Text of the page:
Six years passed.  A time of incredible growth and flux,    and now I find myself living on the west coast,  theoretically within a day’s drive of this spot.    (13 hours from the San Francisco bay).   The idea is still high among my crowded backlog of adventures / projects / enthusiasms.  And then the news arrives,  that the Perseid meteor shower this year (a regular August occurrence) was expected to be unusually brilliant this year,  “The brightest in a decade” even.        This finally pushed the idea (of revisiting the North Kaibab trail with my Cello) from “A good idea worth doing sometime”  to “A unique opportunity to do now“.    I messaged a few friends to inquire if anyone wanted to go,  and join me in a middle-of-the-night cello recital on a footbridge in the canyon,   beneath the brightest meteor shower of a decade.    Many were interested but could not attend due to prior commitments,  or the extreme driving:hiking ratio (near 2:1).   but the invite met an enthusastic “yes” from a friend who, it turns out,  was more apt a fellow adventurer than I could have known beforehand:  not only a willing impromptu adventurer,  but an aerialist/gymnast/theatrical producer,  with extraordinary insights and ideas about unconventional audience/performer relationships.

Talking to Strangers: Lou Fischer

BuB motorcycle
The BuB streamliner motorcycle, piloted by Chris Carr, reached speeds in excess of 367 mph with a 3 liter, 500 horsepower turbocharged V4 engine on the Bonneville Salt Flats.

I was bicycling by starlight in the middle of the desert at midnight, 20 miles from anywhere in the middle of Goblin Valley Utah,  in late August.   Crossing deserts during the night is necessary when the daytime shade temperature is between 110 and 120F   (but there is no shade) and ground temperatures reach 150F before noon.  But it is also a treasure to ride in the desert at night:   the skies are the clearest of anywhere on the continent.  One day before the August full moon, I was riding by star and moon light alone.  Nobody was on the road. Cars would pass maybe once every half hour or two, and when they did, I could see their headlights ten minutes away, hear their roar minutes away.  I’d been riding this way, solo, for a few hours,   racing towards Moab Utah and Arches NP trying to arrive on my birthday and see the full moon rise over these incredible landscapes,   when I saw a parked car on the side of the road up ahead,  lights off, with it’s trunk open,   and a fellow standing next to it.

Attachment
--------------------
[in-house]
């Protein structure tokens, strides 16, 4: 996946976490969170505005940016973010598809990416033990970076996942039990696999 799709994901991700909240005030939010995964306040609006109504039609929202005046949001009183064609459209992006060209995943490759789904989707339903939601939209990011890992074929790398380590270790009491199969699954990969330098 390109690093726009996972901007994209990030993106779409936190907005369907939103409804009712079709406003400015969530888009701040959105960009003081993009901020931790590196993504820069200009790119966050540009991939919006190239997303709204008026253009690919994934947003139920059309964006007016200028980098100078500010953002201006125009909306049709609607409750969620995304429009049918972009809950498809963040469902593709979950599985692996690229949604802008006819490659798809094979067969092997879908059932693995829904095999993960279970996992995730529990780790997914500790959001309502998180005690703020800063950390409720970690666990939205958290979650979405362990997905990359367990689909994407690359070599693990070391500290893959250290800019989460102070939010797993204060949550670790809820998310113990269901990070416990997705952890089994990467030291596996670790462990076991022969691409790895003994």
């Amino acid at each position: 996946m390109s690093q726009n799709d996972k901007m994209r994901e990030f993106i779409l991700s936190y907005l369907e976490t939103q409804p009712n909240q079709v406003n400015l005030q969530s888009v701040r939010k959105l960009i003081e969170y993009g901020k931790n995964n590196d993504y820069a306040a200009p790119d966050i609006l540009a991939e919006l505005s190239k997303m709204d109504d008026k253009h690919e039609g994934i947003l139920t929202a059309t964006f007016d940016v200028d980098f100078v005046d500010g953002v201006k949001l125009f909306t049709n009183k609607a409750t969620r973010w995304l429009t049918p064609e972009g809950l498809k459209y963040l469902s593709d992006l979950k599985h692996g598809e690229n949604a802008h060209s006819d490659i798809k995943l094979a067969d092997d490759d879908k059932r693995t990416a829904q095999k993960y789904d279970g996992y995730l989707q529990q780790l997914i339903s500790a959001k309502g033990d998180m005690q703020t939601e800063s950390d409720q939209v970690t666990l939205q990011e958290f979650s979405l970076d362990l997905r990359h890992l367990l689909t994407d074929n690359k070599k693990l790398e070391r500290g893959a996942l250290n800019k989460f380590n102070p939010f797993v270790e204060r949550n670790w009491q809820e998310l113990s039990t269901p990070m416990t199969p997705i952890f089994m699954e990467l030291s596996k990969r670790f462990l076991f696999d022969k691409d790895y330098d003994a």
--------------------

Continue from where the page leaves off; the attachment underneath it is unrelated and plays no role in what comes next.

I should mention that,  when asking locals about what to expect,  before crossing the 100 miles of open Mojave desert a few weeks back,  from Joshua Tree  to the Colorado river,  multiple independent sources repeated several times “It’s where people go to bury bodies”,  or “Ever seen ‘the Hills have Eyes’?”.

But I saw his camera tripod, and no bodies. I had also benefited previously from a trucker who stopped and shared an ice chest of gatorade with me in the middle of the Mojave desert; here was an opportunity to pay it forward. And I was curious.

He certainly did not expect a jovial Gordon “hello, howdy! Are you okay, need any water?”.      Not when the loudest thing he’d likely experienced for his last hour was the click of his camera shutter,  sand underfoot, and what night creature sounds as occur in August, in the deep sand and sagebrush desert, at midnight. I tried to mitigate his shock by speaking from a respectful safe distance of 50 feet or so.

To say he was “Startled” would be an understatement.  We were in one of the most desolate places in the country, after midnight, in the dark. He’d probably felt himself the only person for miles,  ten seconds prior.  Bicycles riding by starlight are stealthy!  I saw him reassure  himself (discretely) of the location of a bottle of bear-spray on his hip,  his countermeasures.   I had sympathy for this;  I had done similar before hailing him.  We were both assessing each other. And then we talked.

We progressed quickly from threat-assessment  to rapport and shared enthusiasm. Two gearhead adventurers, alone in the middle of the desert at midnight talking under starlight .  We talked for over an hour.  Before I resumed bicycling,   he made me promise to message him before I arrived in Chicago, where he would host me.   He also took this picture of me,  which is one of my favorites of the whole trip:

Gordan
Photo by Lou Fischer. Gordon Kirkwood bicycle crossing Goblin Valley Utah through the night in late August.

Lou is a photography buff and documentary filmmaker, his youtube channel is “Bonneville Stories”.   Some of his work is linked below.   His brother held a land – speed record on motorcycles;  He was in town to document the fastest motorcycle in the world, the BuB streamliner motorcycle,   which reaches in excess of 360MPH  / Mach 0.5.    I often think of this encounter as one of the more rewarding “talk to strangers” lessons in good faith optimism… especially since pessimism could easily have prejudiced this introduction to nonexistence. It would have been easy to make an excuse to pass a car in a desolate area.